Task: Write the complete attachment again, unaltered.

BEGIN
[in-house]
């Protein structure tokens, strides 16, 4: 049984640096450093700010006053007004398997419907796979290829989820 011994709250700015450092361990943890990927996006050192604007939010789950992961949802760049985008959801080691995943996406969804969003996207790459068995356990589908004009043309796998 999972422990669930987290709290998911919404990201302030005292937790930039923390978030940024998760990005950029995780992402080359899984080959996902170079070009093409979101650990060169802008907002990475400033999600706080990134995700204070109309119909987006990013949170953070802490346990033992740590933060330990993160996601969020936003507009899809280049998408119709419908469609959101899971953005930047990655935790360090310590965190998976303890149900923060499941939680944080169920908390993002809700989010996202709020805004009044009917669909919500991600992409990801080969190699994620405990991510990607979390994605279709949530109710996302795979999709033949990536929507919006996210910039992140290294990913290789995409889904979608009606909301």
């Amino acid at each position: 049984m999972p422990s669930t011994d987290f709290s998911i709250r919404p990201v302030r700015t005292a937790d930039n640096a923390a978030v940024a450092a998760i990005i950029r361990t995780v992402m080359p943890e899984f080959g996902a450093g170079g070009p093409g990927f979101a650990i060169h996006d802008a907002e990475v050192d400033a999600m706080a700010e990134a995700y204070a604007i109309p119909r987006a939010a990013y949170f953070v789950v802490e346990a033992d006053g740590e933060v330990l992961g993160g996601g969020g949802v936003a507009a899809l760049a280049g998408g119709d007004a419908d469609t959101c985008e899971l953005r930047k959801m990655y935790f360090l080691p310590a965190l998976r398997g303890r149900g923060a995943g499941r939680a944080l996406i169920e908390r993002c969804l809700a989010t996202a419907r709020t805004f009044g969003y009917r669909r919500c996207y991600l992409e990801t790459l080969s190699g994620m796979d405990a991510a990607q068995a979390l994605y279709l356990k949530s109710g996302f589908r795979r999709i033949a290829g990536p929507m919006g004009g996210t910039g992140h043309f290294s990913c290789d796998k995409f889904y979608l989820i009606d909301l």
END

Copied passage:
[in-house]
């Protein structure tokens, strides 16, 4: 049984640096450093700010006053007004398997419907796979290829989820 011994709250700015450092361990943890990927996006050192604007939010789950992961949802760049985008959801080691995943996406969804969003996207790459068995356990589908004009043309796998 999972422990669930987290709290998911919404990201302030005292937790930039923390978030940024998760990005950029995780992402080359899984080959996902170079070009093409979101650990060169802008907002990475400033999600706080990134995700204070109309119909987006990013949170953070802490346990033992740590933060330990993160996601969020936003507009899809280049998408119709419908469609959101899971953005930047990655935790360090310590965190998976303890149900923060499941939680944080169920908390993002809700989010996202709020805004009044009917669909919500991600992409990801080969190699994620405990991510990607979390994605279709949530109710996302795979999709033949990536929507919006996210910039992140290294990913290789995409889904979608009606909301």
């Amino acid at each position: 049984m999972p422990s669930t011994d987290f709290s998911i709250r919404p990201v302030r700015t005292a937790d930039n640096a923390a978030v940024a450092a998760i990005i950029r361990t995780v992402m080359p943890e899984f080959g996902a450093g170079g070009p093409g990927f979101a650990i060169h996006d802008a907002e990475v050192d400033a999600m706080a700010e990134a995700y204070a604007i109309p119909r987006a939010a990013y949170f953070v789950v802490e346990a033992d006053g740590e933060v330990l992961g993160g996601g969020g949802v936003a507009a899809l760049a280049g998408g119709d007004a419908d469609t959101c985008e899971l953005r930047k959801m990655y935790f360090l080691p310590a965190l998976r398997g303890r149900g923060a995943g499941r939680a944080l996406i169920e908390r993002c969804l809700a989010t996202a419907r709020t805004f009044g969003y009917r669909r919500c996207y991600l992409e990801t790459l080969s190699g994620m796979d405990a991510a990607q068995a979390l994605y279709l356990k949530s109710g996302f589908r795979r999709i033949a290829g990536p929507m919006g004009g996210t910039g992140h043309f290294s990913c290789d796998k995409f889904y979608l989820i009606d909301l």